South African youth employment accelerator, Harambee and United States Agency for International Development (USAID), have announced a partnership that will help fund Harambee's operations over the next three years.
USAID supports locally-owned, sustainable organisations, such as Harambee, to help countries build innovative economies and democratic societies. Over the past six years, Harambee has prepared and placed more than 40,000 first-time job seekers. With additional funding from USAID, Harambee will recruit, train and place an additional 45,000 youth into jobs, work experience or income generation opportunities.
Kevin Roberts, the Education Team Lead at USAID/Southern Africa said, “We can be more effective when we collaborate with the expertise, resources and innovations of organisations across the public, private and non-profit sectors that are already applying ground-breaking solutions to development challenges. Harambee’s work readiness interventions align with our mission of promoting free, peaceful, and self-reliant societies.”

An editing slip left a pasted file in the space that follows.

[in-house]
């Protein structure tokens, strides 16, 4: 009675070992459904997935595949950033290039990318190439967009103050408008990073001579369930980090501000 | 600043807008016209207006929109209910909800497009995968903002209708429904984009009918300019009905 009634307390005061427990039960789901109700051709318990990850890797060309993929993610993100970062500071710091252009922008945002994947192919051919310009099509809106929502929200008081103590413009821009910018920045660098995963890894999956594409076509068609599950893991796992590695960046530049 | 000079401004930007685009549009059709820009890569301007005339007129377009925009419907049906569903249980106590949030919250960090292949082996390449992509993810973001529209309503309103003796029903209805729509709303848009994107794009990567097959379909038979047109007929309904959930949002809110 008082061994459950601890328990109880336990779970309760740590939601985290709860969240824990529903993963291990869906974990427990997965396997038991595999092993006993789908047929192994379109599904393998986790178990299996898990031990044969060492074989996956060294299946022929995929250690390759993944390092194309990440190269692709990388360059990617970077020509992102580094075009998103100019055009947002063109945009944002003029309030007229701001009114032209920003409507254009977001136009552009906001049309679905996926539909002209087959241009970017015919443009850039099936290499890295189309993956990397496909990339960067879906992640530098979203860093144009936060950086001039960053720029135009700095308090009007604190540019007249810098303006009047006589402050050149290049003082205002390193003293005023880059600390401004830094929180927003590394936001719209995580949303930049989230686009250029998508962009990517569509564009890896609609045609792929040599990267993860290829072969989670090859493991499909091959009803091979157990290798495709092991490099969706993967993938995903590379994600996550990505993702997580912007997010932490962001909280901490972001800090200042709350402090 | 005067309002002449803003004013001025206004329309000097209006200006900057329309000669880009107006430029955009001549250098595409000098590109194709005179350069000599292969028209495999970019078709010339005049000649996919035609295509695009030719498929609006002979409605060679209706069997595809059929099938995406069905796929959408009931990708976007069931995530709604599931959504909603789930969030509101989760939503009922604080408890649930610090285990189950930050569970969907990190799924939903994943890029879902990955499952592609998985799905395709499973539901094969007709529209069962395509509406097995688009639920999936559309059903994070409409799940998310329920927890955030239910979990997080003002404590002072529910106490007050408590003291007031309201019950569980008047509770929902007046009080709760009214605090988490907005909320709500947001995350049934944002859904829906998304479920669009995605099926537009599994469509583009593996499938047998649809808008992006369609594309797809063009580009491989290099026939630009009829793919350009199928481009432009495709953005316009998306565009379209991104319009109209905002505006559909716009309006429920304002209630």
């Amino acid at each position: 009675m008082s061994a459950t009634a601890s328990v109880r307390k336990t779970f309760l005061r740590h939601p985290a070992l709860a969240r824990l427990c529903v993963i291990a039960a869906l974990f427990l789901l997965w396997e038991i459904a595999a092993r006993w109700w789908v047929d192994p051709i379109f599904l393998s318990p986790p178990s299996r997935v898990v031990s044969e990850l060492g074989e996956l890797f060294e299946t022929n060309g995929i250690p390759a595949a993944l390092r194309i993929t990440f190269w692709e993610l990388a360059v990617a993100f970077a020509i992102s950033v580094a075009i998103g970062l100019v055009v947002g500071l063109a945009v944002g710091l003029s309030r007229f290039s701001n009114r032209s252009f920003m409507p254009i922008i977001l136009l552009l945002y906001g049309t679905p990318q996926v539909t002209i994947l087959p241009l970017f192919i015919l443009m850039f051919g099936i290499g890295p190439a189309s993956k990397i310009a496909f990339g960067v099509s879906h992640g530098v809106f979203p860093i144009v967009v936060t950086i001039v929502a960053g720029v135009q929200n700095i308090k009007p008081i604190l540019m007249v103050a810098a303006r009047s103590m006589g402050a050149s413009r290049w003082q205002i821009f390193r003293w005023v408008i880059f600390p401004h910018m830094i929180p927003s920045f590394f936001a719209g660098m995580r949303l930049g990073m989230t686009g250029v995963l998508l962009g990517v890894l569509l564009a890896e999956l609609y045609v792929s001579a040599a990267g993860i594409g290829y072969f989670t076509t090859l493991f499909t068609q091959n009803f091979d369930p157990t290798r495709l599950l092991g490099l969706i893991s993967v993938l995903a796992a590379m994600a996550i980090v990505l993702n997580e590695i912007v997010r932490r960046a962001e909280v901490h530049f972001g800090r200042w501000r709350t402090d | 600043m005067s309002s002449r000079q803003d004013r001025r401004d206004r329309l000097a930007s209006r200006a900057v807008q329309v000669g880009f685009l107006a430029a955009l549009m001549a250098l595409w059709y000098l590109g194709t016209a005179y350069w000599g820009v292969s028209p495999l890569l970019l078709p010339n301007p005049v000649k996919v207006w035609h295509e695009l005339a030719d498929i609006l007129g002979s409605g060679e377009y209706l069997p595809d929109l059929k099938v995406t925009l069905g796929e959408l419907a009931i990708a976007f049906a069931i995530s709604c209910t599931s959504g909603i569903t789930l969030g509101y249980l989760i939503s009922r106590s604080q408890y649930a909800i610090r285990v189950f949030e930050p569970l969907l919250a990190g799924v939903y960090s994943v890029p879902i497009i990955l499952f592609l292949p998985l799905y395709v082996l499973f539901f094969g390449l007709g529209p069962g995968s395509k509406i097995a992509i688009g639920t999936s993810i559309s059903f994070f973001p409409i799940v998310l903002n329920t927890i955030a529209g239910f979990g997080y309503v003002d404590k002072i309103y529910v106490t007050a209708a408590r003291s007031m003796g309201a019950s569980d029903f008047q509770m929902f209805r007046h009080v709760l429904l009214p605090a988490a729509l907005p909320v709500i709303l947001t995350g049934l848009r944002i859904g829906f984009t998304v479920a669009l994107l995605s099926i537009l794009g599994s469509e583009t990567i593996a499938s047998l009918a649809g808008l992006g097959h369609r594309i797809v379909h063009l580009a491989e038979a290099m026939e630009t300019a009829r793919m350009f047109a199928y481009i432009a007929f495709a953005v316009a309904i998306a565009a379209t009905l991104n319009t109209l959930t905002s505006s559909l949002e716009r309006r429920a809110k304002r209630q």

With its proven model of employment as an essential component of ending extreme poverty, USAID’s funding will help Harambee extend their positive impact on society.
The USAID alliance seeks to contribute to scaling Harambee’s model further to achieve three objectives:
- Reach an additional 300,000 unemployed youth and provide them with a work-seeker support package that will improve their employability
- Provide a link to jobs and work placements for an additional 45,000 youth
- Document and share knowledge from the model for broader systemic impact
Maryana Iskander, CEO of Harambee said, “Gaining the support of USAID is an affirming moment for us; we know our work is having a beneficial effect on the South African youth employment landscape. Every economically disadvantaged young person who finds stable employment also finds dignity and independence, but there’s more to it than that. Enabling people to move themselves into a better life impacts positively on their families and their communities.”